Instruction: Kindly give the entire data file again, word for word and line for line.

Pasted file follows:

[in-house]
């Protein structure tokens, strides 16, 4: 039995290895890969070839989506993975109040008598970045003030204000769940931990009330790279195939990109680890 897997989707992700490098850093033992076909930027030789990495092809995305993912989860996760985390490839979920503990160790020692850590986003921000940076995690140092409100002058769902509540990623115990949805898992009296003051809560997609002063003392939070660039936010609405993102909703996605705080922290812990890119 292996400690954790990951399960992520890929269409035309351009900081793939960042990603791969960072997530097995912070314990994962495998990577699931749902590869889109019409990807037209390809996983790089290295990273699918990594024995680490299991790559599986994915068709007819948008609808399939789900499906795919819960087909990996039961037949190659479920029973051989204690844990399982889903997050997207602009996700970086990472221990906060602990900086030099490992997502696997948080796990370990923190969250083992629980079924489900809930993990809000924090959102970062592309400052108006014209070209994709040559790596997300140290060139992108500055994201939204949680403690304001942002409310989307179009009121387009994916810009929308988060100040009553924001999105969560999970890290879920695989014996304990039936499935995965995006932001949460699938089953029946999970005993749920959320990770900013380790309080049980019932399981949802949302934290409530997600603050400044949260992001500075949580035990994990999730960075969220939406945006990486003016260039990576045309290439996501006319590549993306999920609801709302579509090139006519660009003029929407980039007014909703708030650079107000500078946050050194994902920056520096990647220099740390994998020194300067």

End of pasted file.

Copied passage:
[in-house]
């Protein structure tokens, strides 16, 4: 039995290895890969070839989506993975109040008598970045003030204000769940931990009330790279195939990109680890 897997989707992700490098850093033992076909930027030789990495092809995305993912989860996760985390490839979920503990160790020692850590986003921000940076995690140092409100002058769902509540990623115990949805898992009296003051809560997609002063003392939070660039936010609405993102909703996605705080922290812990890119 292996400690954790990951399960992520890929269409035309351009900081793939960042990603791969960072997530097995912070314990994962495998990577699931749902590869889109019409990807037209390809996983790089290295990273699918990594024995680490299991790559599986994915068709007819948008609808399939789900499906795919819960087909990996039961037949190659479920029973051989204690844990399982889903997050997207602009996700970086990472221990906060602990900086030099490992997502696997948080796990370990923190969250083992629980079924489900809930993990809000924090959102970062592309400052108006014209070209994709040559790596997300140290060139992108500055994201939204949680403690304001942002409310989307179009009121387009994916810009929308988060100040009553924001999105969560999970890290879920695989014996304990039936499935995965995006932001949460699938089953029946999970005993749920959320990770900013380790309080049980019932399981949802949302934290409530997600603050400044949260992001500075949580035990994990999730960075969220939406945006990486003016260039990576045309290439996501006319590549993306999920609801709302579509090139006519660009003029929407980039007014909703708030650079107000500078946050050194994902920056520096990647220099740390994998020194300067």